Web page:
When I read Natalie Goldberg's Writing Down the Bones (the first of many, many times), I was taken with her description of "monkey mind", a Buddhist term for all the mental chaos that keeps us from focusing or hearing the our true heart. I knew immediately that she was talking of my inner critic. You know the one - that little gremlin on your shoulder that whispers negative comments in your ear, makes you doubt yourself and overall, causes general chatter in your mind?
I have always had a very active monkey mind. I look at pictures of myself as a child, and I wonder when M.M. showed up. I was a wild child until I entered school. Very silly, full of energy, ornery, hair never brushed, and probably very loud.
I bossed my then shy brother around and believed he was my personal doll baby. Then arrived my school years and I became very serious, quiet, disciplined and dutiful. The transformation didn't happen overnight, but at some point I became the polar opposite of my younger self. I'm guessing this is about the same time that Monkey Mind began having a field day.
I work hard to silence, or at least ignore M.M. on a daily basis. As someone with an anxiety disorder, I probably experience an excessive amount of M.M. babble. It's a sort of chicken and the egg issue. Do I have anxiety because of relentless M.M. banter, or is M.M. exceptionally noisy because I'm prone to anxiety? A bit of both, perhaps.
Lately, Monkey Mind has been super critical about my weight. I've blogged many times about my battle with my weight. I went as far as having a gastric bypass three years ago, and successfully lost nearly 100 pounds. Bipolar medications, poor eating and little exercise have assisted me in gaining back almost half that. I spent a lot of time in denial. I lie to myself by pretending an issue doesn't exist to delay having to deal with it. I can only deal with so much at once, and I get pretty overwhelmed, so denial has be my poor coping mechanism.
The problem with denial is that one day I wake up and I can't lie to myself anymore. I'm slapped in the face with the truth and it can be fairly disruptive to my emotional well-being. Denial is definitely where I've been with my weight. It started about six weeks ago through the course of two events, one minor and one significant.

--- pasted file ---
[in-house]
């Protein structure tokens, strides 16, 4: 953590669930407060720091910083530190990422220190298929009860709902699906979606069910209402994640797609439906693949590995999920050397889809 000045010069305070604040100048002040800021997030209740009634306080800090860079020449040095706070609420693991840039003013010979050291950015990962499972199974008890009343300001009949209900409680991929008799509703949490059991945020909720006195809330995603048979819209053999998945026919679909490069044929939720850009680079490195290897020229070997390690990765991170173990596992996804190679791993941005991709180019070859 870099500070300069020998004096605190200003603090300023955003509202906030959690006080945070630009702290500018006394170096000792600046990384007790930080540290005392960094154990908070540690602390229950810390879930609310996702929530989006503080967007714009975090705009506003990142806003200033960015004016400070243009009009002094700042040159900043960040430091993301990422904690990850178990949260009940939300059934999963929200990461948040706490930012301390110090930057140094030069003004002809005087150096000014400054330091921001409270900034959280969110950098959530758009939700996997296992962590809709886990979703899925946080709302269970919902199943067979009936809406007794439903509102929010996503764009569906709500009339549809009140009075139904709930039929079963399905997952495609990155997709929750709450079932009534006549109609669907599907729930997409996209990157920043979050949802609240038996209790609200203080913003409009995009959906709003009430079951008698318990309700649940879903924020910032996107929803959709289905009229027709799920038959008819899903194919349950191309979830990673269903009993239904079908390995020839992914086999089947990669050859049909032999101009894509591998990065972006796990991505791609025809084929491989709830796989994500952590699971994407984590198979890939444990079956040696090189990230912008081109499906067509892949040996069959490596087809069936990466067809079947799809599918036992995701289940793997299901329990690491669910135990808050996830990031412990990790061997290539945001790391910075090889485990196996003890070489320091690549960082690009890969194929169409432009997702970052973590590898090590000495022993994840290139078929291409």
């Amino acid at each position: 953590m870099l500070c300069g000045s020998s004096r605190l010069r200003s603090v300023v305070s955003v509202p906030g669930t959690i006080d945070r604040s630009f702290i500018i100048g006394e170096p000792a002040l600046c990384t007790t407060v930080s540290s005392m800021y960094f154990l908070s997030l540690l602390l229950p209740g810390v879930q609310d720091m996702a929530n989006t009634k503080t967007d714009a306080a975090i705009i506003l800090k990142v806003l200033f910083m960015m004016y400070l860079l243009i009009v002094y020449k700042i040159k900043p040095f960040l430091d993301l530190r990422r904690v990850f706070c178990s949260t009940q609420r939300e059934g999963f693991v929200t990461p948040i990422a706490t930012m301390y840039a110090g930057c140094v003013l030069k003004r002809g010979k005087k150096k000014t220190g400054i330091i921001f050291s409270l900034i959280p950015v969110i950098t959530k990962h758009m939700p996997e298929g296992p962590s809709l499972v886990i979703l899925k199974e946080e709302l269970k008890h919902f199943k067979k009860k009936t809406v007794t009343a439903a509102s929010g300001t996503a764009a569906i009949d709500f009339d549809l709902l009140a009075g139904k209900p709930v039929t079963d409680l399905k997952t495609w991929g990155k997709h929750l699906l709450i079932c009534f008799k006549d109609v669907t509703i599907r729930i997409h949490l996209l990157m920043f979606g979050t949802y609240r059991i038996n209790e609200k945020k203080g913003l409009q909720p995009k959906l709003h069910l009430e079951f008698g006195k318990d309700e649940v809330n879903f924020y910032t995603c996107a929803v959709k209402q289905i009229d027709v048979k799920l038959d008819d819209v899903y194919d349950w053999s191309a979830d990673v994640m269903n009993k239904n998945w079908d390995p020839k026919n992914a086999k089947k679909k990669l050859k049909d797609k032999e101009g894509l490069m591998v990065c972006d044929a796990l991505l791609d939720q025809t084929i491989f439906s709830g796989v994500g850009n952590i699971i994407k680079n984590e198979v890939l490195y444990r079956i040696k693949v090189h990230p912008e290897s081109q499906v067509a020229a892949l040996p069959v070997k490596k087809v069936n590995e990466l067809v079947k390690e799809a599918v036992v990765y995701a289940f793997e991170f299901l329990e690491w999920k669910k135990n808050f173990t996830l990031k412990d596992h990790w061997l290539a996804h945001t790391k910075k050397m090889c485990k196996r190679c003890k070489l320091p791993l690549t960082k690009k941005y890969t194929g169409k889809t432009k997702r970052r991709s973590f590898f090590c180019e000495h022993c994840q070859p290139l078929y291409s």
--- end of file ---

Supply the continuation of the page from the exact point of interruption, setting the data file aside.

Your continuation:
The first was my breast reduction surgery. I awoke from anesthesia and was sitting propped up in bed. The surgeon came in to see me and my comment to him was "My stomach sticks out further than my chest." I was slightly amused by that at the time - perhaps it was the pain meds making everything amusing, but it didn't bother me then. Over the course of the next few days, though, when I would look in the mirror I would be more and more bothered by the fact that my stomach obviously was a lot bigger than I had previously noticed. By having a smaller chest, my stomach seemed magnified, even though it was no bigger than it has been for the last few months.
The second event that brought my higher weight to my attention was the changing of the seasons. I dragged out my storage bins of summer skirts and capri pants, and the clothes that were nearly too big last year can barely be squeezed into this year. Ugh. Monkey Mind went crazy. She started to berate me immediately.
"How could you gain back so much weight?! You're so lazy! After all you went through to lose weight, and you let this happen?" And those were the nicer comments she had for me. Normally I might sink back into denial and become complacent or resigned to my situation. This is one of the difficult symptoms of depression for me. I'm sometimes too emotionally exhausted to deal with a problem. I have to pick my battles, so to speak. Taking care of myself physically has not often been a priority in my life. It comes and goes depending on all the other chaos and life requirements.
Let's be honest. Lack of self-esteem means I rarely feel worth the effort it takes to make a difference. I've lamented my weight for six weeks and looking in the mirror lately has been agony. Monkey mind didn't forget any of the old way of speaking to me five or ten years ago when I was nearly 300 pounds. She picked up right where she left off when her voice faded after weight loss surgery. It never went away, but now it's back as loud as ever.
The difference is, this time I'm putting up a fight.
More tomorrow about that!